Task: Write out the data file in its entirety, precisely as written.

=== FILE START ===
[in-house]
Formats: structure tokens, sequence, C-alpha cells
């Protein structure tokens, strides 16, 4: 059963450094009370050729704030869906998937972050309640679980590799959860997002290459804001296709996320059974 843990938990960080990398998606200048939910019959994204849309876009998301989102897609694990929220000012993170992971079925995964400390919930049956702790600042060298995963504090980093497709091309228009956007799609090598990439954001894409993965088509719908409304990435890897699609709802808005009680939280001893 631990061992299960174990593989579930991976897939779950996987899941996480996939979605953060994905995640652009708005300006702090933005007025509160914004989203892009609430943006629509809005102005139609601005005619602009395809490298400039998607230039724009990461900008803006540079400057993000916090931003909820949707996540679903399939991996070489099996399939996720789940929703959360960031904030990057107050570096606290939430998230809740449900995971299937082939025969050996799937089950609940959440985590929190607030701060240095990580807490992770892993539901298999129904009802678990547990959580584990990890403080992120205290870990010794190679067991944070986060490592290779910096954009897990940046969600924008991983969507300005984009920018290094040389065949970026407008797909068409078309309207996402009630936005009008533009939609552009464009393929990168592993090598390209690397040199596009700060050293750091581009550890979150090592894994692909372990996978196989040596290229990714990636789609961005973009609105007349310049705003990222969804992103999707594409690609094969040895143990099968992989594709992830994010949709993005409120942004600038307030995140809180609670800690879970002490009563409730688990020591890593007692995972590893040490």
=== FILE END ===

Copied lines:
[in-house]
Formats: structure tokens, sequence, C-alpha cells
């Protein structure tokens, strides 16, 4: 059963450094009370050729704030869906998937972050309640679980590799959860997002290459804001296709996320059974 843990938990960080990398998606200048939910019959994204849309876009998301989102897609694990929220000012993170992971079925995964400390919930049956702790600042060298995963504090980093497709091309228009956007799609090598990439954001894409993965088509719908409304990435890897699609709802808005009680939280001893 631990061992299960174990593989579930991976897939779950996987899941996480996939979605953060994905995640652009708005300006702090933005007025509160914004989203892009609430943006629509809005102005139609601005005619602009395809490298400039998607230039724009990461900008803006540079400057993000916090931003909820949707996540679903399939991996070489099996399939996720789940929703959360960031904030990057107050570096606290939430998230809740449900995971299937082939025969050996799937089950609940959440985590929190607030701060240095990580807490992770892993539901298999129904009802678990547990959580584990990890403080992120205290870990010794190679067991944070986060490592290779910096954009897990940046969600924008991983969507300005984009920018290094040389065949970026407008797909068409078309309207996402009630936005009008533009939609552009464009393929990168592993090598390209690397040199596009700060050293750091581009550890979150090592894994692909372990996978196989040596290229990714990636789609961005973009609105007349310049705003990222969804992103999707594409690609094969040895143990099968992989594709992830994010949709993005409120942004600038307030995140809180609670800690879970002490009563409730688990020591890593007692995972590893040490």